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Old 01-09-2012, 07:37 AM   #1
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Need Help with Vapor Barrier


I just purchased my first house. Its a 1830's farm house in need of some TLC. I live in upstate NY so my first concern has been getting heat in the place. I have an Outdoor Wood Boiler providing plenty of heat to the place. My problem is the heat is all escaping. I bought some re-used Poly Iso foam. It was a great deal for 4 inch thick sheets. I have enough to do 8 inches in the roof and 4 inches thick from the sills down the floor of the drafty laid rock foundation. My question is how should I lay this stuff in to have an appropriate vapor barrier. My understanding is that because it is foil faced it is its self a vapor barrier. I was going to cut the 4 ft sheets in half fold them on top of each other and lay them between the rafters in the attic. i would then seal around the edges with great stuff. This will create multiple vapor barriers. Should I lay a poly vapor barrier down, lay strips of lath to raise the foam off the poly vapor barrier, perforate all foil faces, lay 4 inches in, lay another layer of lath , and finally lay the last 4 inches of foam. This will give me R-56 in the roof and R-28 in the basement. Please let me know that the best options are for this application. I really appreciate the help!

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Old 01-09-2012, 08:49 AM   #2
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I just purchased my first house. Its a 1830's farm house in need of some TLC. I live in upstate NY so my first concern has been getting heat in the place. I have an Outdoor Wood Boiler providing plenty of heat to the place. My problem is the heat is all escaping. I bought some re-used Poly Iso foam. It was a great deal for 4 inch thick sheets. I have enough to do 8 inches in the roof and 4 inches thick from the sills down the floor of the drafty laid rock foundation. My question is how should I lay this stuff in to have an appropriate vapor barrier. My understanding is that because it is foil faced it is its self a vapor barrier. I was going to cut the 4 ft sheets in half fold them on top of each other and lay them between the rafters in the attic. i would then seal around the edges with great stuff. This will create multiple vapor barriers. Should I lay a poly vapor barrier down, lay strips of lath to raise the foam off the poly vapor barrier, perforate all foil faces, lay 4 inches in, lay another layer of lath , and finally lay the last 4 inches of foam. This will give me R-56 in the roof and R-28 in the basement. Please let me know that the best options are for this application. I really appreciate the help!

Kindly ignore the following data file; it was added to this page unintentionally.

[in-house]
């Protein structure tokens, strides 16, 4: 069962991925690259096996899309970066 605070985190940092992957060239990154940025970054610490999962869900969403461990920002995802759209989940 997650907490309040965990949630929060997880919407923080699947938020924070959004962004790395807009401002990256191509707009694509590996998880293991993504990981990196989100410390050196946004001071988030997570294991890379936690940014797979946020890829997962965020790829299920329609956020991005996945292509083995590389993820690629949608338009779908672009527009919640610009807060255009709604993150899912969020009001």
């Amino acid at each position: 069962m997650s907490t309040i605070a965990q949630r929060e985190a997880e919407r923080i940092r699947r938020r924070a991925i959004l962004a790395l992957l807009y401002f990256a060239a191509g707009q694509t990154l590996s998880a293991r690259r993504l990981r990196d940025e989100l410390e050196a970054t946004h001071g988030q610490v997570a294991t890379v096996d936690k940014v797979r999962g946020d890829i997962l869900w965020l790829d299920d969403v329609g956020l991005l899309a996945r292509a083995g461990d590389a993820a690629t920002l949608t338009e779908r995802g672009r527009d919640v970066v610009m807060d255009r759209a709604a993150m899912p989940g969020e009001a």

Foil faced iso is a Class 1 vapor retarder (vapor barrier.

Are you treating your attic space as conditioned space? If not, why the foam in the rafters?

Perforating the foil layer does not change the fact that it is still a Class 1 vapor retarder.

Please detail your basement plans a bit more clearly and tell us more about the construction of the home.

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Old 01-09-2012, 09:02 AM   #3
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I haven't nailed down my plans for the basement yet. I'm concentrating on the attic first. The attic will ne used for storage but it will not be heated. It's post and beam with 2x8 rafters on 24 inch centers. The foam will fill the cavities and then I can put plywood floor over the foam so I don't loose use of the attic. It was also cheaper to insulate with the polyiso than with fiberglass or cellulous. Will the multiple layers of vapor retarded trap moisture between the panels of foam and eventually soak the foam?
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Old 01-09-2012, 09:07 AM   #4
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I got 2304 sq ft of 4 inch thick polyiso for $700
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Old 01-09-2012, 10:02 AM   #5